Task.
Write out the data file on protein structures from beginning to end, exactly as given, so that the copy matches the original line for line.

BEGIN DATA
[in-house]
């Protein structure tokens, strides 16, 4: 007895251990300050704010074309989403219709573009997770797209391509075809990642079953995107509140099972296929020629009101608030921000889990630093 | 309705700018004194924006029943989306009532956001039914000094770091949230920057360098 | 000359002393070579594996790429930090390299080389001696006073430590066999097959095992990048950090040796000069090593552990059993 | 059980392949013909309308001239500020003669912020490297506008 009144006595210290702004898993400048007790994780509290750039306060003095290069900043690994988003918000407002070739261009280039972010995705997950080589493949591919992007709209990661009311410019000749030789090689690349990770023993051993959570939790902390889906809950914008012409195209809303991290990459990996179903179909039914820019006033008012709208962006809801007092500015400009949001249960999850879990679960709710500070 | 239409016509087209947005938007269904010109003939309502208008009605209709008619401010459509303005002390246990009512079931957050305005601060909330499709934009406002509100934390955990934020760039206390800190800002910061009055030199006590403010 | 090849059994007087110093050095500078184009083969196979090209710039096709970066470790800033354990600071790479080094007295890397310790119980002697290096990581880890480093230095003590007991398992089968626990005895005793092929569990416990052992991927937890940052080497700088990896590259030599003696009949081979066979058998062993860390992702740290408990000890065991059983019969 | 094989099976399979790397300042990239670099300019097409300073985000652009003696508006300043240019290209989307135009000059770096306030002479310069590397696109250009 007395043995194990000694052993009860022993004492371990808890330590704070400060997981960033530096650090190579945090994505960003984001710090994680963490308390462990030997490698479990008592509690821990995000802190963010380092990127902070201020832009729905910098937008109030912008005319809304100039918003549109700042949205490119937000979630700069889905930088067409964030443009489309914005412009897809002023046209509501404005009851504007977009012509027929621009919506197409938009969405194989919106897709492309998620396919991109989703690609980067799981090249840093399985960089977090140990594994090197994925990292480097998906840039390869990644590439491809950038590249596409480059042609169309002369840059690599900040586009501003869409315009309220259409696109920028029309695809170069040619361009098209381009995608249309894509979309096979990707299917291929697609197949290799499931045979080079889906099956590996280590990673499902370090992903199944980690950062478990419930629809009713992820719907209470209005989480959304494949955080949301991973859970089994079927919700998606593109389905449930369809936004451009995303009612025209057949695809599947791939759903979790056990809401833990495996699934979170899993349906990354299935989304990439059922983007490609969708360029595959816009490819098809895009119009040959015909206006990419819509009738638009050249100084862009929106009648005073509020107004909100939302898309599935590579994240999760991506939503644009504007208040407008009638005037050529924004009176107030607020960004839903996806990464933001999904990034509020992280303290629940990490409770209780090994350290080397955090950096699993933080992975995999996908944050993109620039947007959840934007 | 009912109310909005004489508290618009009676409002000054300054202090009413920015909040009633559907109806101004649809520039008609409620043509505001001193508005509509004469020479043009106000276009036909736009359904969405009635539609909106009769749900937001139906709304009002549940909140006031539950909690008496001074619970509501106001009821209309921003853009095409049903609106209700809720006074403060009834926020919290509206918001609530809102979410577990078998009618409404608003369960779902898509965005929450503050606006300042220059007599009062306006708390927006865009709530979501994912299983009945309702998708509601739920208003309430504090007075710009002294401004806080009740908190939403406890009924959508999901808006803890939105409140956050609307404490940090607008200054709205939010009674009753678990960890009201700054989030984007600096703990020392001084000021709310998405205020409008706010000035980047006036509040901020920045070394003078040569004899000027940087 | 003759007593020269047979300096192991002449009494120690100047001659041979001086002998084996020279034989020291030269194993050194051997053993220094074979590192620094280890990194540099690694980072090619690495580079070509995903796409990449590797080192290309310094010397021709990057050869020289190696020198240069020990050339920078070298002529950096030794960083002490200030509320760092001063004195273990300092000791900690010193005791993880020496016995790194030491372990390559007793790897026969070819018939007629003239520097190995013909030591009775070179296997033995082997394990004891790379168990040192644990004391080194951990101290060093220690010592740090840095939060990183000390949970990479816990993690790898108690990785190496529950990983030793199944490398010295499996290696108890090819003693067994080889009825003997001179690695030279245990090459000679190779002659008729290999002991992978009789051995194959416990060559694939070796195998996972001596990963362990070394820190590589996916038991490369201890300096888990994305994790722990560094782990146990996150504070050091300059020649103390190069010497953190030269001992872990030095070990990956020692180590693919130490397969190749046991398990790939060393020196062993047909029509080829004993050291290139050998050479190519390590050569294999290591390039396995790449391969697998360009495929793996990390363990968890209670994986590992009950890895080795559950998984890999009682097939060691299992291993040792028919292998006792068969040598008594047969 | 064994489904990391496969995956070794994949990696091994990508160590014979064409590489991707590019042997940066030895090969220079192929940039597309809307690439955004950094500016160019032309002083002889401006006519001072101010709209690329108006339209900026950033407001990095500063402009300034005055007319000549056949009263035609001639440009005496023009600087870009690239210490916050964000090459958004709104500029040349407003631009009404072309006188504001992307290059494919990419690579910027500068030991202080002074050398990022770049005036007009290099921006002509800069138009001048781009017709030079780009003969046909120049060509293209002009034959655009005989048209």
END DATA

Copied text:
[in-house]
């Protein structure tokens, strides 16, 4: 007895251990300050704010074309989403219709573009997770797209391509075809990642079953995107509140099972296929020629009101608030921000889990630093 | 309705700018004194924006029943989306009532956001039914000094770091949230920057360098 | 000359002393070579594996790429930090390299080389001696006073430590066999097959095992990048950090040796000069090593552990059993 | 059980392949013909309308001239500020003669912020490297506008 009144006595210290702004898993400048007790994780509290750039306060003095290069900043690994988003918000407002070739261009280039972010995705997950080589493949591919992007709209990661009311410019000749030789090689690349990770023993051993959570939790902390889906809950914008012409195209809303991290990459990996179903179909039914820019006033008012709208962006809801007092500015400009949001249960999850879990679960709710500070 | 239409016509087209947005938007269904010109003939309502208008009605209709008619401010459509303005002390246990009512079931957050305005601060909330499709934009406002509100934390955990934020760039206390800190800002910061009055030199006590403010 | 090849059994007087110093050095500078184009083969196979090209710039096709970066470790800033354990600071790479080094007295890397310790119980002697290096990581880890480093230095003590007991398992089968626990005895005793092929569990416990052992991927937890940052080497700088990896590259030599003696009949081979066979058998062993860390992702740290408990000890065991059983019969 | 094989099976399979790397300042990239670099300019097409300073985000652009003696508006300043240019290209989307135009000059770096306030002479310069590397696109250009 007395043995194990000694052993009860022993004492371990808890330590704070400060997981960033530096650090190579945090994505960003984001710090994680963490308390462990030997490698479990008592509690821990995000802190963010380092990127902070201020832009729905910098937008109030912008005319809304100039918003549109700042949205490119937000979630700069889905930088067409964030443009489309914005412009897809002023046209509501404005009851504007977009012509027929621009919506197409938009969405194989919106897709492309998620396919991109989703690609980067799981090249840093399985960089977090140990594994090197994925990292480097998906840039390869990644590439491809950038590249596409480059042609169309002369840059690599900040586009501003869409315009309220259409696109920028029309695809170069040619361009098209381009995608249309894509979309096979990707299917291929697609197949290799499931045979080079889906099956590996280590990673499902370090992903199944980690950062478990419930629809009713992820719907209470209005989480959304494949955080949301991973859970089994079927919700998606593109389905449930369809936004451009995303009612025209057949695809599947791939759903979790056990809401833990495996699934979170899993349906990354299935989304990439059922983007490609969708360029595959816009490819098809895009119009040959015909206006990419819509009738638009050249100084862009929106009648005073509020107004909100939302898309599935590579994240999760991506939503644009504007208040407008009638005037050529924004009176107030607020960004839903996806990464933001999904990034509020992280303290629940990490409770209780090994350290080397955090950096699993933080992975995999996908944050993109620039947007959840934007 | 009912109310909005004489508290618009009676409002000054300054202090009413920015909040009633559907109806101004649809520039008609409620043509505001001193508005509509004469020479043009106000276009036909736009359904969405009635539609909106009769749900937001139906709304009002549940909140006031539950909690008496001074619970509501106001009821209309921003853009095409049903609106209700809720006074403060009834926020919290509206918001609530809102979410577990078998009618409404608003369960779902898509965005929450503050606006300042220059007599009062306006708390927006865009709530979501994912299983009945309702998708509601739920208003309430504090007075710009002294401004806080009740908190939403406890009924959508999901808006803890939105409140956050609307404490940090607008200054709205939010009674009753678990960890009201700054989030984007600096703990020392001084000021709310998405205020409008706010000035980047006036509040901020920045070394003078040569004899000027940087 | 003759007593020269047979300096192991002449009494120690100047001659041979001086002998084996020279034989020291030269194993050194051997053993220094074979590192620094280890990194540099690694980072090619690495580079070509995903796409990449590797080192290309310094010397021709990057050869020289190696020198240069020990050339920078070298002529950096030794960083002490200030509320760092001063004195273990300092000791900690010193005791993880020496016995790194030491372990390559007793790897026969070819018939007629003239520097190995013909030591009775070179296997033995082997394990004891790379168990040192644990004391080194951990101290060093220690010592740090840095939060990183000390949970990479816990993690790898108690990785190496529950990983030793199944490398010295499996290696108890090819003693067994080889009825003997001179690695030279245990090459000679190779002659008729290999002991992978009789051995194959416990060559694939070796195998996972001596990963362990070394820190590589996916038991490369201890300096888990994305994790722990560094782990146990996150504070050091300059020649103390190069010497953190030269001992872990030095070990990956020692180590693919130490397969190749046991398990790939060393020196062993047909029509080829004993050291290139050998050479190519390590050569294999290591390039396995790449391969697998360009495929793996990390363990968890209670994986590992009950890895080795559950998984890999009682097939060691299992291993040792028919292998006792068969040598008594047969 | 064994489904990391496969995956070794994949990696091994990508160590014979064409590489991707590019042997940066030895090969220079192929940039597309809307690439955004950094500016160019032309002083002889401006006519001072101010709209690329108006339209900026950033407001990095500063402009300034005055007319000549056949009263035609001639440009005496023009600087870009690239210490916050964000090459958004709104500029040349407003631009009404072309006188504001992307290059494919990419690579910027500068030991202080002074050398990022770049005036007009290099921006002509800069138009001048781009017709030079780009003969046909120049060509293209002009034959655009005989048209």